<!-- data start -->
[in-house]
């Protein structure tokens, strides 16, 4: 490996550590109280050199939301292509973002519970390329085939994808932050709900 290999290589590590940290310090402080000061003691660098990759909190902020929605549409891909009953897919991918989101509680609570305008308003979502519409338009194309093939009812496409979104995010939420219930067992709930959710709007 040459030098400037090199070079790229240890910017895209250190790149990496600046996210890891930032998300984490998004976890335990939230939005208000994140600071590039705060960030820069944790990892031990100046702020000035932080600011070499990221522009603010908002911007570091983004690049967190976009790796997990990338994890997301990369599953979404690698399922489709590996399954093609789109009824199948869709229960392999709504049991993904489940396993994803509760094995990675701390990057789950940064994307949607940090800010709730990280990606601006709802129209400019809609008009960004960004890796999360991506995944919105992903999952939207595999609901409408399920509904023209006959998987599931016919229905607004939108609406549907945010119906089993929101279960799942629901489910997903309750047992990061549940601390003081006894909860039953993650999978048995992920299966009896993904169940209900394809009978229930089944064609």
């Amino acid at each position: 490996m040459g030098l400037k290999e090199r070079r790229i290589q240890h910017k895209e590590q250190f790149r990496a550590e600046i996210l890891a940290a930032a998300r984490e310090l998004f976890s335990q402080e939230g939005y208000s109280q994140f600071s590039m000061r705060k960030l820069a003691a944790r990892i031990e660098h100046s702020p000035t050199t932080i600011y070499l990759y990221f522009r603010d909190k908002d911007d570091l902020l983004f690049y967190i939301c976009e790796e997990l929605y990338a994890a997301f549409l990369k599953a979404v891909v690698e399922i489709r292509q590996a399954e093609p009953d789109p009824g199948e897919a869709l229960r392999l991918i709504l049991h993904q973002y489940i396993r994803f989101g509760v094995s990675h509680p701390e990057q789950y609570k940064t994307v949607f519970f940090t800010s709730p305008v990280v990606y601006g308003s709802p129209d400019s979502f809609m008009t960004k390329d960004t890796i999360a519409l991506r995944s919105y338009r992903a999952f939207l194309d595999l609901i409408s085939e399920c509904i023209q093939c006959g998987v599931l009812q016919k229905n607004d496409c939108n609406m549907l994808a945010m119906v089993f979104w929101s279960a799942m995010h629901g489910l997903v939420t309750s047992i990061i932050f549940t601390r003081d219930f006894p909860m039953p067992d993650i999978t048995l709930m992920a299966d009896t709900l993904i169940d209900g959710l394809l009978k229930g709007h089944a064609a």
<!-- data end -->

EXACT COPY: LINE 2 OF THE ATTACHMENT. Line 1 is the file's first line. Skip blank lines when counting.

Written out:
């Protein structure tokens, strides 16, 4: 490996550590109280050199939301292509973002519970390329085939994808932050709900 290999290589590590940290310090402080000061003691660098990759909190902020929605549409891909009953897919991918989101509680609570305008308003979502519409338009194309093939009812496409979104995010939420219930067992709930959710709007 040459030098400037090199070079790229240890910017895209250190790149990496600046996210890891930032998300984490998004976890335990939230939005208000994140600071590039705060960030820069944790990892031990100046702020000035932080600011070499990221522009603010908002911007570091983004690049967190976009790796997990990338994890997301990369599953979404690698399922489709590996399954093609789109009824199948869709229960392999709504049991993904489940396993994803509760094995990675701390990057789950940064994307949607940090800010709730990280990606601006709802129209400019809609008009960004960004890796999360991506995944919105992903999952939207595999609901409408399920509904023209006959998987599931016919229905607004939108609406549907945010119906089993929101279960799942629901489910997903309750047992990061549940601390003081006894909860039953993650999978048995992920299966009896993904169940209900394809009978229930089944064609």